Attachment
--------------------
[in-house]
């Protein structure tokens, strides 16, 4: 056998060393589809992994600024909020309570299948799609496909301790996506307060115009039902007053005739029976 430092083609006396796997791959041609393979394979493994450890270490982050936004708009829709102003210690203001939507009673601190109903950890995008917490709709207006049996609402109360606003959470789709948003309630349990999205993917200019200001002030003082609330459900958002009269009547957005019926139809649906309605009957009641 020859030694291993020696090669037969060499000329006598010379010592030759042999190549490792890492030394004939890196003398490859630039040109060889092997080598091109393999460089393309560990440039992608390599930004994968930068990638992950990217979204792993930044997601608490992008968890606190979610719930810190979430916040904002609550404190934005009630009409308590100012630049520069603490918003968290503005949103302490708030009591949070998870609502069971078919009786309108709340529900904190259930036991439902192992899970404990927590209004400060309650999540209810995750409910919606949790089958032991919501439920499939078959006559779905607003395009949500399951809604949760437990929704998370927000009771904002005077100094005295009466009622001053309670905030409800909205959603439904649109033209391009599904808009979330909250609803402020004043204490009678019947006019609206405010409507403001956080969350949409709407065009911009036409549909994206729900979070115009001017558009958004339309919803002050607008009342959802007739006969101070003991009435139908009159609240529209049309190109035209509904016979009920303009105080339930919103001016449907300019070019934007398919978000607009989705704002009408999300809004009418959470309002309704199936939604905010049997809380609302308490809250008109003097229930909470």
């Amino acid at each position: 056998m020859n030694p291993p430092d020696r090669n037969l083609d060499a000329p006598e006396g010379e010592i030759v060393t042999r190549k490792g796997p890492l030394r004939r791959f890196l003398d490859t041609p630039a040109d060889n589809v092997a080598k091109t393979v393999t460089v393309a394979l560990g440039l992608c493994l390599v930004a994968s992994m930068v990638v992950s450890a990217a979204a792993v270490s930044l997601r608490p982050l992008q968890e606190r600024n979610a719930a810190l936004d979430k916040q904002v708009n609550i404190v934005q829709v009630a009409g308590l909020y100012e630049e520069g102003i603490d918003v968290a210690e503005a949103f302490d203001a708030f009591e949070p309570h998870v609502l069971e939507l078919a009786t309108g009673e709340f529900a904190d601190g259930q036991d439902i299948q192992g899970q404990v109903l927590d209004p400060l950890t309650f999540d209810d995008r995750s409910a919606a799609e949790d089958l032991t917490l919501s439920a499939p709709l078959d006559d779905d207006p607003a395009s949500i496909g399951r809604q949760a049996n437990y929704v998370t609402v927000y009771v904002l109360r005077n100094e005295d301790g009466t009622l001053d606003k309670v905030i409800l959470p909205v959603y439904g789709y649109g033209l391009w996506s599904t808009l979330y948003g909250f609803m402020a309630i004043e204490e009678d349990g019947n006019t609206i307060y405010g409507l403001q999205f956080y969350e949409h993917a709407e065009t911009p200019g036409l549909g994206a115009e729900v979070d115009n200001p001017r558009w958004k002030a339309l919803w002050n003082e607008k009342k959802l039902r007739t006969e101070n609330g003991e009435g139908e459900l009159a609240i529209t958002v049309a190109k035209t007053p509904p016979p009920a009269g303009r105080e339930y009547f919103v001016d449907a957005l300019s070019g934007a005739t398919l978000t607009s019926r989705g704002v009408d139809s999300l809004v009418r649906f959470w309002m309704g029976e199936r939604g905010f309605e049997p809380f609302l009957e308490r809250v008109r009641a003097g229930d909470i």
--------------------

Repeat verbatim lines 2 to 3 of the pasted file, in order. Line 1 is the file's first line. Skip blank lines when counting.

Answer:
């Protein structure tokens, strides 16, 4: 056998060393589809992994600024909020309570299948799609496909301790996506307060115009039902007053005739029976 430092083609006396796997791959041609393979394979493994450890270490982050936004708009829709102003210690203001939507009673601190109903950890995008917490709709207006049996609402109360606003959470789709948003309630349990999205993917200019200001002030003082609330459900958002009269009547957005019926139809649906309605009957009641 020859030694291993020696090669037969060499000329006598010379010592030759042999190549490792890492030394004939890196003398490859630039040109060889092997080598091109393999460089393309560990440039992608390599930004994968930068990638992950990217979204792993930044997601608490992008968890606190979610719930810190979430916040904002609550404190934005009630009409308590100012630049520069603490918003968290503005949103302490708030009591949070998870609502069971078919009786309108709340529900904190259930036991439902192992899970404990927590209004400060309650999540209810995750409910919606949790089958032991919501439920499939078959006559779905607003395009949500399951809604949760437990929704998370927000009771904002005077100094005295009466009622001053309670905030409800909205959603439904649109033209391009599904808009979330909250609803402020004043204490009678019947006019609206405010409507403001956080969350949409709407065009911009036409549909994206729900979070115009001017558009958004339309919803002050607008009342959802007739006969101070003991009435139908009159609240529209049309190109035209509904016979009920303009105080339930919103001016449907300019070019934007398919978000607009989705704002009408999300809004009418959470309002309704199936939604905010049997809380609302308490809250008109003097229930909470």
């Amino acid at each position: 056998m020859n030694p291993p430092d020696r090669n037969l083609d060499a000329p006598e006396g010379e010592i030759v060393t042999r190549k490792g796997p890492l030394r004939r791959f890196l003398d490859t041609p630039a040109d060889n589809v092997a080598k091109t393979v393999t460089v393309a394979l560990g440039l992608c493994l390599v930004a994968s992994m930068v990638v992950s450890a990217a979204a792993v270490s930044l997601r608490p982050l992008q968890e606190r600024n979610a719930a810190l936004d979430k916040q904002v708009n609550i404190v934005q829709v009630a009409g308590l909020y100012e630049e520069g102003i603490d918003v968290a210690e503005a949103f302490d203001a708030f009591e949070p309570h998870v609502l069971e939507l078919a009786t309108g009673e709340f529900a904190d601190g259930q036991d439902i299948q192992g899970q404990v109903l927590d209004p400060l950890t309650f999540d209810d995008r995750s409910a919606a799609e949790d089958l032991t917490l919501s439920a499939p709709l078959d006559d779905d207006p607003a395009s949500i496909g399951r809604q949760a049996n437990y929704v998370t609402v927000y009771v904002l109360r005077n100094e005295d301790g009466t009622l001053d606003k309670v905030i409800l959470p909205v959603y439904g789709y649109g033209l391009w996506s599904t808009l979330y948003g909250f609803m402020a309630i004043e204490e009678d349990g019947n006019t609206i307060y405010g409507l403001q999205f956080y969350e949409h993917a709407e065009t911009p200019g036409l549909g994206a115009e729900v979070d115009n200001p001017r558009w958004k002030a339309l919803w002050n003082e607008k009342k959802l039902r007739t006969e101070n609330g003991e009435g139908e459900l009159a609240i529209t958002v049309a190109k035209t007053p509904p016979p009920a009269g303009r105080e339930y009547f919103v001016d449907a957005l300019s070019g934007a005739t398919l978000t607009s019926r989705g704002v009408d139809s999300l809004v009418r649906f959470w309002m309704g029976e199936r939604g905010f309605e049997p809380f609302l009957e308490r809250v008109r009641a003097g229930d909470i």